My nine month old daughter is now finally playing with a few of the many books that have been given to her. I was a little worried at her lack of interest back when she lacked the strength and muscle control to turn pages, but now, her Baby Touch and Feel Animals is one of her all time faves. In fact, now that she has gained the strengths and muscle “control”, I’m a little worried that the book has unknowingly come under a new destiny of being ripped apart someday.
I’ve now taken a renewed interest in some of the books that have been waiting in the closet since October. Also, I saw how much fun Brandon had writing his crafty critiques for an “unnecessary” review. These two influencers have found me settling on the same idea: whether necessary or unnecessary, I have a few books to review.
The first awaits your reading below, with two more to follow in the coming days.
by Trish Cooke, Illustrated by Helen Oxenbury
Here is a book that uses repetition, which is quite important in the mental development of young children. We are introduced to individual members of a deep extended family. At first, we are led to believe that all these family guests are dropping by to visit the baby who doubles as the main character in the story. Towards the end of the story, we discover that everyone is, indeed, gathering at the baby’s house to celebrate a surprise birthday party for the baby’s father.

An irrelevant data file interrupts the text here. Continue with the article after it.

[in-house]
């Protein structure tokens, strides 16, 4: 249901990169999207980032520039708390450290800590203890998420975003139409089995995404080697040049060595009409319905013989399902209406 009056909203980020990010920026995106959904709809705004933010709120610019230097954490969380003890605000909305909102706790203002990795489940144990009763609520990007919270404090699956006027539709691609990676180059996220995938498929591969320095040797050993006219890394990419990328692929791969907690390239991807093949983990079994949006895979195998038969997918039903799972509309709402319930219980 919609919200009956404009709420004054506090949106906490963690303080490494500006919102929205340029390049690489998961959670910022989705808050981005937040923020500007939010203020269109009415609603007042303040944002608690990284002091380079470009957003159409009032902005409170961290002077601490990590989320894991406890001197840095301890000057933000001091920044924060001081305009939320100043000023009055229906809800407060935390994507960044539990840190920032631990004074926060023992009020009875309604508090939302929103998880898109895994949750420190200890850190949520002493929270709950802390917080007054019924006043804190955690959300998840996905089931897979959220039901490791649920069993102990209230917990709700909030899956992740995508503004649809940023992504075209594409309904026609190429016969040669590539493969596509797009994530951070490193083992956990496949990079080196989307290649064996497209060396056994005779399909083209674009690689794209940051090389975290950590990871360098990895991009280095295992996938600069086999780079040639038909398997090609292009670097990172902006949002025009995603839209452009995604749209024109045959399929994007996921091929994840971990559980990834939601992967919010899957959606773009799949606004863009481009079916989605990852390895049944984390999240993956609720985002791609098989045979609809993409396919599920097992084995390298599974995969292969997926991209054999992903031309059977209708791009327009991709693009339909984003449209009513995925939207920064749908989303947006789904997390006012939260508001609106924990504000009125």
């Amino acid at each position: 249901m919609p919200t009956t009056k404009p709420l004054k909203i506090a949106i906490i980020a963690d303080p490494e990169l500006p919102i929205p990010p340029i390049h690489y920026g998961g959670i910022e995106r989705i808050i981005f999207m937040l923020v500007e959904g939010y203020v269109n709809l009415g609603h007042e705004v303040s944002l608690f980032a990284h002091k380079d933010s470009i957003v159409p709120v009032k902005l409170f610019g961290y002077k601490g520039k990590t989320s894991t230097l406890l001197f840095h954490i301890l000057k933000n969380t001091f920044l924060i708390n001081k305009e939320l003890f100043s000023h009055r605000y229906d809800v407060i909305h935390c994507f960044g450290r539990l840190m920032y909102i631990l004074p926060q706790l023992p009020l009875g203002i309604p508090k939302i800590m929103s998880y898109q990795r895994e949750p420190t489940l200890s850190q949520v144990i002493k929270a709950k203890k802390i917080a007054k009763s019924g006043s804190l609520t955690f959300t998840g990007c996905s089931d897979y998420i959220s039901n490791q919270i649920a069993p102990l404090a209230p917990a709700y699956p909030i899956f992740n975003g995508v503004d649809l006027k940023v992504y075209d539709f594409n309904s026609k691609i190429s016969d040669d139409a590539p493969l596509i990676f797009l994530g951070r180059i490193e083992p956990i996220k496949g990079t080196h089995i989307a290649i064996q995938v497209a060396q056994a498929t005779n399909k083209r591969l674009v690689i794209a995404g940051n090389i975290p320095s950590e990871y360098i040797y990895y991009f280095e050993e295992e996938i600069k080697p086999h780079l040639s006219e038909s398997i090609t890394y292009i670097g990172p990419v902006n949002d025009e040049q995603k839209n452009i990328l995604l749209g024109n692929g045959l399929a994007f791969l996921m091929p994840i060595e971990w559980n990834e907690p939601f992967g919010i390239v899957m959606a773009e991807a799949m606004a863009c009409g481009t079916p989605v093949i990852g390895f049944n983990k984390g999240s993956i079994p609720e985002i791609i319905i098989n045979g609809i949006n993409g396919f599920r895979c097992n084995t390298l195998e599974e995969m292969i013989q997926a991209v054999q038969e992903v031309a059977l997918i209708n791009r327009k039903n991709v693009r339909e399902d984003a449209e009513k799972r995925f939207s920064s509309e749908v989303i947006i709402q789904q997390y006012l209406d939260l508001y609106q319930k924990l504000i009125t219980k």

This is a book with a simple storyline but has a rich message of family love. Aunties and uncles, grannies and nannas, cousins all come to play with the baby, and show the support to the nuclear family of the mama, daddy, and baby. I love that the focus is on the baby for most of the book, but also dad as his birthday is being celebrated.
To me, this enforces that families are made up of many who share the spotlight and make room for everyone, instead of revolving around just one member. Everyone enters and interacts with the baby in a new loving sort of way, unique to that person. When dad enters, after initially being surprised, he drops his brief case (presumably after coming home from work), hugs his baby, and “rub the baby face against the whiskers on his chin”. The next page is a beautifully illustrated picture of the whole family dancing together; they’re laughing, eating, touching, and boogying down with a good old family dance party.
The family in this book is African American and I love having stories for our daughter featuring characters that don’t all look like her. For So Much! this enforces a reality that strong families and love transcend culture, ethnicity and race. I hope she loves this book as much as her mama does.